What a fitting end to a Perfect Day.

Friday, 10 February 2017


In the middle of last year I sold a second apartment that I had been renting out. This was for various reasons, but importantly, the generated capital had to be reinvested in something similar, as it represents my pension provision.

It has taken until this month for everything to work out, and two weeks ago I took possession of the new property.

The previous one had been very close to where my own apartment is. So close, in fact, that I could have popped down the stairs to borrow a cup of sugar! The new one though is in the centre of the city, mainly to enable me to secure a tenant without too much wait.

There were a number of things that needed attention, and I had set a budget for those. Initially I had forgotten that our money grabbing government had recently imposed a 3% penalty, they call it a tax, on anyone buying an apartment that is not their primary residence. This despite that they are not building enough properties to rent and keep bellowing on to us to make provision for our pension. I had done so, but clearly that was a bad thing to do!
So that took a large chunk out of my renovation budget.

Which has posed a problem.

I should have guessed, but there is a lot more wrong with this property than initially thought. Some of it caused by bodged-up repairs by so called professional builders in the past, doing a very amateur fix, and leaving the owners with a whopping bill. The list grew and grew.

One item that needed attention, which should have been very simple, was the discovery of a gas meter. There are no gas appliances in the property, and further investigation revealed there hasn't been so since 2007. So, get it removed as it's taking up space was the logical next step.

I attempted that this morning, and it is two hours of my life I will never get back!

I contacted British Gas. In fact, I rang them four times, as they persistently cut me off, usually at a point in the conversation where we had almost cracked the problem. It's lucky the house phone is made of tough stuff, considering I launched it across the room several times.

Eventually, during one 54 minute conversation, I started to get somewhere, until the British Gas (BG) persons computer said "no". It went a little something like this:
Me: So I need this meter removed. Here's my address.
BG: Sorry but that address doesn't exist.
Me: Well, it was built in the late 1800s, so I think you'll find it does.
BG: Its not on our national data base. 
Me: So that means the property doesn't exist.
BG: That's correct. Anything else I can help you with?
Me: Aaaaaaargh!
Me: Explain why to me.
BG: The address you gave us and the one on the system don't match.

To cut a long, long, long story short, the address they had was the same, just in a different form, and the BG person said it was impossible to change, and so I would just have to leave the meter where it was. According to them there was no meter in the property, (I had a photograph of it!!!) and that the meter number I had given him was supplying gas to another property two floors below!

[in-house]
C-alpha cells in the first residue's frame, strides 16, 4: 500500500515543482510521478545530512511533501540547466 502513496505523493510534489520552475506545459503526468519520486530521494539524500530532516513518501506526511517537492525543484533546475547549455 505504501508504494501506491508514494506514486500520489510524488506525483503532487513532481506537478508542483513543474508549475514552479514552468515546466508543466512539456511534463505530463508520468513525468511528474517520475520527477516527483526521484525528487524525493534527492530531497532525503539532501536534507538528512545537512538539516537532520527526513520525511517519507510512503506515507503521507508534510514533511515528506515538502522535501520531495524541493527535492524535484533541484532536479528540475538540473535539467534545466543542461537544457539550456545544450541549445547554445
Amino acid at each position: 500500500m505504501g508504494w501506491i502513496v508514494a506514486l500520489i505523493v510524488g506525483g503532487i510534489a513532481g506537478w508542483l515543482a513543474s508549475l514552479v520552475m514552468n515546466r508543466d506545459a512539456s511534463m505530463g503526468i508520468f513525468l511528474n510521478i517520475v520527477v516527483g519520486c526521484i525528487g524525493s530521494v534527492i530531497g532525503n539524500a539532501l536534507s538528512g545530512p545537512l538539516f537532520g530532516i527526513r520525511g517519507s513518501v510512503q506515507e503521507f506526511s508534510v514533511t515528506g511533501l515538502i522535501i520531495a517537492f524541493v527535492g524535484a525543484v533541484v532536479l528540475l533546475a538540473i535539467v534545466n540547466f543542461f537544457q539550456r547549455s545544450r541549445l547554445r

I hung up.

I then called Scottish Gas Networks, who deal with the engineering. This time I get a cheerful Glasgow person. And guess what? Done and dusted in five minutes.

You can always rely on a Scot to cut through the bullshit.

Friday, 3 February 2017


Wildlife has the ability to give us amazing moments and put a smile on our faces, and so it was this week.

Recently, as you will have read in a previous blog, I had a close encounter with a Kingfisher in a local park. I didn't have my camera with me, and so I just stood and watched the beauty of the bird in its natural habitat.

On Wednesday this week I was returning home after finishing work for the day on a small rental apartment I've just bought. I parked my car outside my own apartment, which is in a dead end street that leads down to the sea, and wandered back round to the main road again to speak to a neighbour.

While I was gone something spectacular unfolded.

I wandered back, turned the corner, and immediately noticed something on the ground, half way down the street. I stopped, then slowly edged closer. To my amazement it was a female Sparrow Hawk, and in its grip was a newly caught Collared Dove!

I retraced my steps and ran round the block to approach my apartment from the lower end, thus avoiding going past the hawk and not disturbing it. Grabbing my camera, I rushed to the first floor window and captured footage of the action. After a short while I took the camera outside to get a lower perspective. Satisfied with those results I decided I wanted to get some head on shots, and so once again ran round the block to approach from the other end.

As I filmed, from a closer position than the first time, I noticed the hawk was un-phased by my presence. I edged closer. Still it was not concerned. Then annoyingly a neighbour returned home in her car, pulled round the corner, headlights flooding the scene, at which I thought that would be the end.

Then my camera ran out of power.

So once again the only option was just to stand and watch. My neighbour had pulled to a stop beside me, but it was clear the bird was going to finish its large meal, and she wanted to get to her house. She slowly edged the vehicle forward, but the hawk didn't move. In fact, she got the bumper to within one foot of the bird, stopped, and still it plucked away at its catch! For me it was even more spectacular a moment, as I was by now stood within just one metre of this magnificent bird. After a few minutes the car slowly edged forward several more inches, then the Sparrow Hawk rammed its talons into the carcass, and took off, flying fast and low down the street, with its dinner hanging below its body.